In November 1979, meeting with the small Catholic community in Ankara, John Paul II reaffirmed the Church's esteem for Islam and declared that "faith in God, professed in common by the descendants of Abraham, Christians, Muslims and Jews, when sincerely lived and put into practice, is the sure foundation of the dignity, brotherhood and freedom of men and the principle of right moral conduct and social coexistence. And that is not all: as a consequence of this faith in God the Creator and transcendent, man is at the summit of creation".

An important step on this path is represented by another speech by John Paul II, delivered in August 1985 in Casablanca, Morocco, to young Muslims. "Christians and Muslims, we have much in common, as believers and as men," said John Paul II before these thousands of young Moroccans. We live in the same world, criss-crossed by many signs of hope, but also by many signs of anguish. Abraham is for us the same model of faith in God, submission to his will and trust in his goodness. We believe in the same God, the only God, the living God, the God who creates the worlds and brings his creatures to their perfection". John Paul II recalled that "dialogue between Christians and Muslims is today more necessary than ever. It stems from our fidelity to God and presupposes that we know how to recognize God by faith and witness to him by word and deed in a world that is increasingly secularized and, at times, atheistic".

The following year, on 27 October 1986, the Supreme Pontiff summoned to Assisi the representatives of the religions of the world to pray for the peace that was threatened, a meeting that had become a symbol of dialogue and common commitment among believers of different confessions. "The gathering of so many religious leaders to pray is in itself an invitation...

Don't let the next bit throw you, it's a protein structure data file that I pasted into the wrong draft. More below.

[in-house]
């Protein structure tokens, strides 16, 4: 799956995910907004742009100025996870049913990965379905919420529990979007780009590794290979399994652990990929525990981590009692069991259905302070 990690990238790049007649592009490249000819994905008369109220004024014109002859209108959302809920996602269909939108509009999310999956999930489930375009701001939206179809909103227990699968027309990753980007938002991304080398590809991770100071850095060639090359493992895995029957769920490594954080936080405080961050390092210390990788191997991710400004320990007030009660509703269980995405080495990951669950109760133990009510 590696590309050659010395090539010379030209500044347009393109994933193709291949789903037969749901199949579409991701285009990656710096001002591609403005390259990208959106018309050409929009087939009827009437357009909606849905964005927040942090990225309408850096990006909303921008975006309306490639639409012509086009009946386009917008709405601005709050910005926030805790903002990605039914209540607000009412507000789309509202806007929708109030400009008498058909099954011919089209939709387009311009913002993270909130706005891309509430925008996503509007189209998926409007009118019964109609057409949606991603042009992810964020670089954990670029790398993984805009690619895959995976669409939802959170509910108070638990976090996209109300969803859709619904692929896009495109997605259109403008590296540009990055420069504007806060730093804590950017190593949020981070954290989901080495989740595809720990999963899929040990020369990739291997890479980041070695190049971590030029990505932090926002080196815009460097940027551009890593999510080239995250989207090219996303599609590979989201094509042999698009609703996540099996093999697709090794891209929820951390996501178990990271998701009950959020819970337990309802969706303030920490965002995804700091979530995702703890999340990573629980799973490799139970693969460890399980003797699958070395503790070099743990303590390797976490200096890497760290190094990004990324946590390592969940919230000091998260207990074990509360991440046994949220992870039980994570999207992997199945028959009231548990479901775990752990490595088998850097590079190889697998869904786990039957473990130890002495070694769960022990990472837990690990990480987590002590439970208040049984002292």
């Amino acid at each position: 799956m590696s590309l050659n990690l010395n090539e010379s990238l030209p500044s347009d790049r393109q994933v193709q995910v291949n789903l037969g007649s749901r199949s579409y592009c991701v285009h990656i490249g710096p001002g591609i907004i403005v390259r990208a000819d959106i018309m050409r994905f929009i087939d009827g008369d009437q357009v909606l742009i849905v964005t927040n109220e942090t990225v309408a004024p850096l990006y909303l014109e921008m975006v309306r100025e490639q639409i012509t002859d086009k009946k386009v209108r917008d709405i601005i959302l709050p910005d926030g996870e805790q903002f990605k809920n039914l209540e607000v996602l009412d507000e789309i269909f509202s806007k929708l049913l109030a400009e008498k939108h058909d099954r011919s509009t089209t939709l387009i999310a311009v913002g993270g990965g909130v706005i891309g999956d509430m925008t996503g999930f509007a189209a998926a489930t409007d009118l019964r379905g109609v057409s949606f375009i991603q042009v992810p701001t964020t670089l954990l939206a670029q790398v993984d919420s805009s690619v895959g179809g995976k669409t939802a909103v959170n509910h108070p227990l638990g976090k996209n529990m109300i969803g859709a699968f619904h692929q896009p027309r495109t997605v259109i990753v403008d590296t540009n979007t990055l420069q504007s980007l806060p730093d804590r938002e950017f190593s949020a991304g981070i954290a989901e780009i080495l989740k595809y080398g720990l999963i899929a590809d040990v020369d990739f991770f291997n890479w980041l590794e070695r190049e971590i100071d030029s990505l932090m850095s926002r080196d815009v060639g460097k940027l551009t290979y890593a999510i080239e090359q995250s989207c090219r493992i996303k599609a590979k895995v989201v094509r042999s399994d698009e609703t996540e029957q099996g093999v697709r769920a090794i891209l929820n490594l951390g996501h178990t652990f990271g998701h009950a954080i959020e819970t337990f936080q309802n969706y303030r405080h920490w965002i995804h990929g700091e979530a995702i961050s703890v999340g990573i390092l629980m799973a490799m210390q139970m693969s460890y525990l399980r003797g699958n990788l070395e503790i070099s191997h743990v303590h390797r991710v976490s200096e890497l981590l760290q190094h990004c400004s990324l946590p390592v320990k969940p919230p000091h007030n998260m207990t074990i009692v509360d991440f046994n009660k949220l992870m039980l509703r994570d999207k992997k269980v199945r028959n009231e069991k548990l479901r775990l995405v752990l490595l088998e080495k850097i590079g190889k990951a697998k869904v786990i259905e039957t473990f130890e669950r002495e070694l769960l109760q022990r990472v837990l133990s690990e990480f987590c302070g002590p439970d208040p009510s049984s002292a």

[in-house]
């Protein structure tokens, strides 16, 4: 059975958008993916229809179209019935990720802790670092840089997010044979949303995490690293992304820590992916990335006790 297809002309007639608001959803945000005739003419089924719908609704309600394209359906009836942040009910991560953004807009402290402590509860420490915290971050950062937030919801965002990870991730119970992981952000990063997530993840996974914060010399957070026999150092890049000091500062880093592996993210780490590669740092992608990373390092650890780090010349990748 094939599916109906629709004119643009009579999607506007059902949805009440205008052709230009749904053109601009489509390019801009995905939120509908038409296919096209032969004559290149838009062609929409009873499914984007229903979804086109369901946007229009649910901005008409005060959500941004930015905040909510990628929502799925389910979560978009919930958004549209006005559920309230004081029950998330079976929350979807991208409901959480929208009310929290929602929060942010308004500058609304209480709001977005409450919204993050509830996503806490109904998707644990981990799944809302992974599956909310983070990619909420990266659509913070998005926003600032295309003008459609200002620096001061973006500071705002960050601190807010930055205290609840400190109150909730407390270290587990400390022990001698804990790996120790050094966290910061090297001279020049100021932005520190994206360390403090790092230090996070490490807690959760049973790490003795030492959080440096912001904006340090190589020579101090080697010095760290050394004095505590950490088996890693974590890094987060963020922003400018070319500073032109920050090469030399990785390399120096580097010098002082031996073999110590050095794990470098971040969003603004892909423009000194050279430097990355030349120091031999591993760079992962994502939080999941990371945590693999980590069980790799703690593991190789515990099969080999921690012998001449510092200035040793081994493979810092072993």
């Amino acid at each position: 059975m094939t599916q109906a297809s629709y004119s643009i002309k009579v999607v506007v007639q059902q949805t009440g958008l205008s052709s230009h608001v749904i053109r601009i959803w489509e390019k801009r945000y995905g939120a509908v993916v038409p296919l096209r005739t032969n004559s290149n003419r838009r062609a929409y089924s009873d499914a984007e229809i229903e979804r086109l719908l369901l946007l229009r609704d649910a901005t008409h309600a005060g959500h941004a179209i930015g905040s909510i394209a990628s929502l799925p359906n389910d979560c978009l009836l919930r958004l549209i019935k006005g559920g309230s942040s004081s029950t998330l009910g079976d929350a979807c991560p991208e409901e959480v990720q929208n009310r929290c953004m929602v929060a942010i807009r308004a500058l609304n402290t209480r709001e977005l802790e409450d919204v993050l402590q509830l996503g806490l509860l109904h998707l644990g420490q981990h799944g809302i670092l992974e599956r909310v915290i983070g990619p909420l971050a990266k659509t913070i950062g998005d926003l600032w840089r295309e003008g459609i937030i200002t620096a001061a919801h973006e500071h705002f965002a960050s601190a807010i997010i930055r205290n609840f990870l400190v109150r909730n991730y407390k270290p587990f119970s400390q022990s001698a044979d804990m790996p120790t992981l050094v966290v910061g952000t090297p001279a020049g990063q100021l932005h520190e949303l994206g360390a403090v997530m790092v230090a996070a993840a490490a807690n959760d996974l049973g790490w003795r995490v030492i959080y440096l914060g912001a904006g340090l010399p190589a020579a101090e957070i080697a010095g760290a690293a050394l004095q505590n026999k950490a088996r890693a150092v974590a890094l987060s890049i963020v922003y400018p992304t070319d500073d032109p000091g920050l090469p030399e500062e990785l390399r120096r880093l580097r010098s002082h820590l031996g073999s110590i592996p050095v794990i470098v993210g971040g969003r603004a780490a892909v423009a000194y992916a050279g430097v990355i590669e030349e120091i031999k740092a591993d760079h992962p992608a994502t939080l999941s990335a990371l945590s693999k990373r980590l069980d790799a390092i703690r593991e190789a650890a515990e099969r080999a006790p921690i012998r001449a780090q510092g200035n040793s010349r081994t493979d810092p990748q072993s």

The world today to realize that there is another dimension to peace and another way of promoting it, which is not the result of negotiations, political compromise or economic bargaining. But the result of prayer, which, despite the diversity of religions, expresses a relationship with a supreme power beyond our mere human capacity."

Celebrating the 25th anniversary of this event in Assisi, Benedict XVI warned against the threat posed by the abuse of the name of God to justify hatred and violence, citing the use of violence perpetrated by Christians throughout history ("we recognize this, full of shame"), but he also observed that "the 'no' to God produced cruelty and violence without measure, which was possible only because man no longer recognized any standard and no longer judged above himself, but took as his standard only himself. The horrors of the concentration camps clearly show the consequences of the absence of God".

The conciliar declaration Nostra Aetate concludes with a paragraph on "Universal Brotherhood": "We cannot invoke God, Father of all men, if we refuse to behave fraternally towards some of the men created in the image of God. The relationship of man to God the Father and the relationship of man to his fellow human beings are so closely linked that Scripture says: "He who does not love does not know God" (1 Jn 4:8). This undermines the basis of any theory or practice which introduces discrimination between man and man, between people and people, with regard to human dignity and the rights deriving therefrom". Reference to this tradition is made in the Document on Human Fraternity

signed by Pope Francis and the Grand Imam of Al-Azhar Ahmad Al-Tayyeb on February 4, 2019 in Abu Dhabi, writes "In the name of God who created all human beings equal in rights, duties and dignity, and called them to live together as brothers among themselves, in order to populate the earth and spread the values of goodness, charity and peace".